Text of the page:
The recipe goes like this. Quickly fry your shrimps in oil and then set aside. Here we went through two batches as we burnt our first ones. Our shrimps were very small and only needed a feew moments in the oil. We ended up placing them on a slotted spoon and dipping that in a small pot of oil so we could remove them quickly. That technique worked for us. The house still reeks of the burnt batch. I think if you get larger shrimps this may not be such an issue.

                                                              Then you put your greens in the hot pan. Or not-really-hot-at-all-pan in our case and give them a very quick cook. Add the shrimps back in, 2 tbsp of light soy. She says salt to taste if needed, we didn't and finally some sliced spring onion greens.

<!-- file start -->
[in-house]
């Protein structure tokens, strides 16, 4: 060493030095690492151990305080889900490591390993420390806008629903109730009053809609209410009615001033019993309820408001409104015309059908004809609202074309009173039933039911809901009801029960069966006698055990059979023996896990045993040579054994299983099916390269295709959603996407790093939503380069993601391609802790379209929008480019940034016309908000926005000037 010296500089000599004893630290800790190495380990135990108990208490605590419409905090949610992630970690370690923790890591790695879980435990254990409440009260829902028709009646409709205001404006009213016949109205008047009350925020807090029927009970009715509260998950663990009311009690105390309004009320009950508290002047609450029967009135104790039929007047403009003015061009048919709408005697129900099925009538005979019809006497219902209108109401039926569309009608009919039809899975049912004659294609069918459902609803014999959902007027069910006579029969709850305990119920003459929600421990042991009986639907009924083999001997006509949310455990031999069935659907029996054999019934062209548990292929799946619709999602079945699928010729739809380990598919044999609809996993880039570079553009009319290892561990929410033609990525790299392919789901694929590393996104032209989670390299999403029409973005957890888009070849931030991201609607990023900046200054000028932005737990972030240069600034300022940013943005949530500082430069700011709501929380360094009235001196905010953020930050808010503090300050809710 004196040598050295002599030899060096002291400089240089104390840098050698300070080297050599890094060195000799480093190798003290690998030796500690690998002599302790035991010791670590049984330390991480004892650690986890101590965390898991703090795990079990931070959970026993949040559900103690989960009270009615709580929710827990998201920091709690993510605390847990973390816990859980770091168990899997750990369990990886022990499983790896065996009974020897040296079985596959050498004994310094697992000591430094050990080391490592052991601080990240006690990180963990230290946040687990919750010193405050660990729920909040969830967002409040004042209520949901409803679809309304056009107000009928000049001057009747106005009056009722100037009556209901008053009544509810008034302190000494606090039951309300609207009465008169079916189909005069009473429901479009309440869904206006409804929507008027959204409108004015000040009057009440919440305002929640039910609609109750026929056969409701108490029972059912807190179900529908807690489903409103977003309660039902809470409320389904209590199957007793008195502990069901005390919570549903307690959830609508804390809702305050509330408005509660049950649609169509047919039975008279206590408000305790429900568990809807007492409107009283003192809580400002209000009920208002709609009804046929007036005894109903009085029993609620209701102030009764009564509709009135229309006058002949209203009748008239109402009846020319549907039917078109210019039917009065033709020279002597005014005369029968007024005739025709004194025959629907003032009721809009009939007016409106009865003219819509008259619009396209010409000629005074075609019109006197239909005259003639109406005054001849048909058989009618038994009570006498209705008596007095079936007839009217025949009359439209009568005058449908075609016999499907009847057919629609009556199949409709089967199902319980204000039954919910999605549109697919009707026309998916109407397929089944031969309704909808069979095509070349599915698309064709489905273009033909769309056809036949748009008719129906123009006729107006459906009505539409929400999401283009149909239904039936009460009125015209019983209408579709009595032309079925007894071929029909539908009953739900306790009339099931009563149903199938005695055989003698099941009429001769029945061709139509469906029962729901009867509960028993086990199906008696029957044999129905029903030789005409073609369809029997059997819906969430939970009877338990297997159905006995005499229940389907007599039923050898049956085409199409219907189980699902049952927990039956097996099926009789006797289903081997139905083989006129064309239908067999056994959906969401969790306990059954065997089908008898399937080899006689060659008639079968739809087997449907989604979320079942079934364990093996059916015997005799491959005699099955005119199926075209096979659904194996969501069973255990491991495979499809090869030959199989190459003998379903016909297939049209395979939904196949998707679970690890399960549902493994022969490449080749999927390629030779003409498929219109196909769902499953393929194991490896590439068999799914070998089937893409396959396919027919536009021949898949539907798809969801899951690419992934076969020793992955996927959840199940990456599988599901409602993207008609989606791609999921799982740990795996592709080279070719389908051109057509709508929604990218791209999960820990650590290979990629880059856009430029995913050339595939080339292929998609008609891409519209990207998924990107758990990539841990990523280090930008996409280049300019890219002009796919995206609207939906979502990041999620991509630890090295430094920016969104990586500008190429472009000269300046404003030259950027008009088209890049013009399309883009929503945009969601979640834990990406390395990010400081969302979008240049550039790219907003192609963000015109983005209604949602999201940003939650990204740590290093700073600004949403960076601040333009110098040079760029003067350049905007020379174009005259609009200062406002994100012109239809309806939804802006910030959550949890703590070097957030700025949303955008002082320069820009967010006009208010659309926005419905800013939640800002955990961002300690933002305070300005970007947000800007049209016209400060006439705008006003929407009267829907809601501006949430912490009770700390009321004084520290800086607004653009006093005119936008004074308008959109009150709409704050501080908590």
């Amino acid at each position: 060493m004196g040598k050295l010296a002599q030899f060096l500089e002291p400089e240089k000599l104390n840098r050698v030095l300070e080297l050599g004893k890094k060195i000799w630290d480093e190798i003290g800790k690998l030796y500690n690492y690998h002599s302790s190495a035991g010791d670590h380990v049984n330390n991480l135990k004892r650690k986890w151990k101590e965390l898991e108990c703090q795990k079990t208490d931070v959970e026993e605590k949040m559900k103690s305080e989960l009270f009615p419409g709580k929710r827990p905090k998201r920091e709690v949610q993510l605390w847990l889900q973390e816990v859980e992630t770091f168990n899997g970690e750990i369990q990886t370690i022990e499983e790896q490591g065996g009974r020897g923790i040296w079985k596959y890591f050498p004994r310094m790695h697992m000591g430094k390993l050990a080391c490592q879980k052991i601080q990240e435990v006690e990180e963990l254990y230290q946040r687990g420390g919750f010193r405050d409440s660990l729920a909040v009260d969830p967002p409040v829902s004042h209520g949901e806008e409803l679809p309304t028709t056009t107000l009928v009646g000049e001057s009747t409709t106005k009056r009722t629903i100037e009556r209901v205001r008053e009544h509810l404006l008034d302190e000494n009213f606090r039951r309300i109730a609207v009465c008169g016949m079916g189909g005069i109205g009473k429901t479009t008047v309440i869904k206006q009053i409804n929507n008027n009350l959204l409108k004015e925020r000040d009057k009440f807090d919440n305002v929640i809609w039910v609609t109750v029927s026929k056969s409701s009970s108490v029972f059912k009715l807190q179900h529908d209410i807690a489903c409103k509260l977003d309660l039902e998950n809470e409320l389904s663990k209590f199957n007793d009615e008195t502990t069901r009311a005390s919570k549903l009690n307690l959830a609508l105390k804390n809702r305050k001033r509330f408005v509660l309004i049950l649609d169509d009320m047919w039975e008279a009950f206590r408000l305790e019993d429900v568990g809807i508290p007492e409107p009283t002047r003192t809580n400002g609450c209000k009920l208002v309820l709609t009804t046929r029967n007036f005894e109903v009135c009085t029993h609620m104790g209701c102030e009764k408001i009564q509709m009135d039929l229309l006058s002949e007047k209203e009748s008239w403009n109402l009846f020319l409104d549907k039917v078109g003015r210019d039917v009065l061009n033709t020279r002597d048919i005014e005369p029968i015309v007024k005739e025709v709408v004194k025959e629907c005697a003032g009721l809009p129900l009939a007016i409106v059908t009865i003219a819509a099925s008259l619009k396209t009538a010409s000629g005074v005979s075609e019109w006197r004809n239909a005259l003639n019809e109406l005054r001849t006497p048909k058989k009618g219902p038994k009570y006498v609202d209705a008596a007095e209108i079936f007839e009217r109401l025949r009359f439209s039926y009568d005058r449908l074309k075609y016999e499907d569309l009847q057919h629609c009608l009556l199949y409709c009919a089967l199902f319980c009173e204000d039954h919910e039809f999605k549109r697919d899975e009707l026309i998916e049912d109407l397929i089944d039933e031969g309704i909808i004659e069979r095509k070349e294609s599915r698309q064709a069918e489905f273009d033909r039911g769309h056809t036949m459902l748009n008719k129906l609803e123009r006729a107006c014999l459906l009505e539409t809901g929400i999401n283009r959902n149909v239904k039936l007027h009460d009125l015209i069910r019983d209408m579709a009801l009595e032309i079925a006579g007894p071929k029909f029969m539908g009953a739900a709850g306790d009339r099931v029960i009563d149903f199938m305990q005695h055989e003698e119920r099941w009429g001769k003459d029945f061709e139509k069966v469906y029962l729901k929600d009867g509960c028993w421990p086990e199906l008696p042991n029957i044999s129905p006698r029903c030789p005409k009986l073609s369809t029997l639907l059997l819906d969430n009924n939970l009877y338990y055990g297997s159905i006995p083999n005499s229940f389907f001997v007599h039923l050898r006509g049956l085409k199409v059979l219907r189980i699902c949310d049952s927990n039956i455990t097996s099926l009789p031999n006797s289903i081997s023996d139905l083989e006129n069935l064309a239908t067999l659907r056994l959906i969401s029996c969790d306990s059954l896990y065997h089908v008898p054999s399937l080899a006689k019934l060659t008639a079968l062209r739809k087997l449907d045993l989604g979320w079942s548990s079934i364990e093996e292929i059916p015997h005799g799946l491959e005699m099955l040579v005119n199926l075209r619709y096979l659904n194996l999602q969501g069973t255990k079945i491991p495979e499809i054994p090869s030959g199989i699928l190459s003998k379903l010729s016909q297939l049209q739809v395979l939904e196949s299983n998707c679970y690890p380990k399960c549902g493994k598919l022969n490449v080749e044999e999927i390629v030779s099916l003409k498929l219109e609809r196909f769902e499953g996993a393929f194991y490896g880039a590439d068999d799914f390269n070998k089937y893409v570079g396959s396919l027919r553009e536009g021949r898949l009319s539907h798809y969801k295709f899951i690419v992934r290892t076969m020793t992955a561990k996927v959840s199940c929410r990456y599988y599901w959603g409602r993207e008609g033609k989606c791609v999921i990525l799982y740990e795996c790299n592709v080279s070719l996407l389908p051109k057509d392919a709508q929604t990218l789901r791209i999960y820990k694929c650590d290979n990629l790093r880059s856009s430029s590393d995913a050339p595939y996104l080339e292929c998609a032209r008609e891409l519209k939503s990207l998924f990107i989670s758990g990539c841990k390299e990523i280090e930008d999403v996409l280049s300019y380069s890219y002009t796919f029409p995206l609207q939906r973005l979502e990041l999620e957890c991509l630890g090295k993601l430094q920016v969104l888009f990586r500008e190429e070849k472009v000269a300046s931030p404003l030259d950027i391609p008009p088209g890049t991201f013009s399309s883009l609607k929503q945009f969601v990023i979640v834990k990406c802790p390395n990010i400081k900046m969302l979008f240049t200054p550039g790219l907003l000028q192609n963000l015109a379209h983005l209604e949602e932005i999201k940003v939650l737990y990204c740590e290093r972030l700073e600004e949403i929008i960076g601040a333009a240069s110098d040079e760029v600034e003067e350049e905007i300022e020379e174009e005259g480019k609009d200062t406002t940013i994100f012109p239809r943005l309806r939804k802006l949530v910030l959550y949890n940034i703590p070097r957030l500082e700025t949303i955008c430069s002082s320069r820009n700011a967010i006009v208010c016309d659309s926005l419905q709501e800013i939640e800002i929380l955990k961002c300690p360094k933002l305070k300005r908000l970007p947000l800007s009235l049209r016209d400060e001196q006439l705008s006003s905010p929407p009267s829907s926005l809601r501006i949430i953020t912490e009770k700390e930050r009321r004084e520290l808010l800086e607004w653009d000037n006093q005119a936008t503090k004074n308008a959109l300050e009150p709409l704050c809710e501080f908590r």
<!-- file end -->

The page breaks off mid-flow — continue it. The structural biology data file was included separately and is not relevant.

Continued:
1. Shanghai Home-Style Aubergine, Pg. 214

                                                                This was truly a homey, comfort food kind of dish and I could have eaten the entire thing all by myself. At first I didn't think I was going to like it at all but after a few bites I found that the soft texture of the eggplant was very appealing and although the sauce flavor was subtle it was perfect for what it brought to the eggplant. I think I goofed on the slicing prep, though. The pieces should have looked like Allegra's upthread but mine were more chunky than hers. All the more reason to cook the recipe again.